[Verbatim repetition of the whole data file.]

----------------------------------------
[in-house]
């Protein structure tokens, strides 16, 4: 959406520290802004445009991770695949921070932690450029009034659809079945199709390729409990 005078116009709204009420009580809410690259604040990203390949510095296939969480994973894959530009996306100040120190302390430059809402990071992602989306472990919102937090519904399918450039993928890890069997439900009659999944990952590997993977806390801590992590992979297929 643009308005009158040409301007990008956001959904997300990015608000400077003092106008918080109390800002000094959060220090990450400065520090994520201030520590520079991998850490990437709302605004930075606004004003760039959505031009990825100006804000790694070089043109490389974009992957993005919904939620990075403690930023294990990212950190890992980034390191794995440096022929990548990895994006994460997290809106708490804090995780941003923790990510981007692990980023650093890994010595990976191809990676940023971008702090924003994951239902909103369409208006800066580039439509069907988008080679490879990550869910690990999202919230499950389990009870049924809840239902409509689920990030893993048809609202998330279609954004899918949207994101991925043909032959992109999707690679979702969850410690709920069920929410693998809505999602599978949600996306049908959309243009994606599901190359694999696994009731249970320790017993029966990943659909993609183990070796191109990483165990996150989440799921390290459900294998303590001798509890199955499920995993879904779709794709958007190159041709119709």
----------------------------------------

[in-house]
């Protein structure tokens, strides 16, 4: 959406520290802004445009991770695949921070932690450029009034659809079945199709390729409990 005078116009709204009420009580809410690259604040990203390949510095296939969480994973894959530009996306100040120190302390430059809402990071992602989306472990919102937090519904399918450039993928890890069997439900009659999944990952590997993977806390801590992590992979297929 643009308005009158040409301007990008956001959904997300990015608000400077003092106008918080109390800002000094959060220090990450400065520090994520201030520590520079991998850490990437709302605004930075606004004003760039959505031009990825100006804000790694070089043109490389974009992957993005919904939620990075403690930023294990990212950190890992980034390191794995440096022929990548990895994006994460997290809106708490804090995780941003923790990510981007692990980023650093890994010595990976191809990676940023971008702090924003994951239902909103369409208006800066580039439509069907988008080679490879990550869910690990999202919230499950389990009870049924809840239902409509689920990030893993048809609202998330279609954004899918949207994101991925043909032959992109999707690679979702969850410690709920069920929410693998809505999602599978949600996306049908959309243009994606599901190359694999696994009731249970320790017993029966990943659909993609183990070796191109990483165990996150989440799921390290459900294998303590001798509890199955499920995993879904779709794709958007190159041709119709």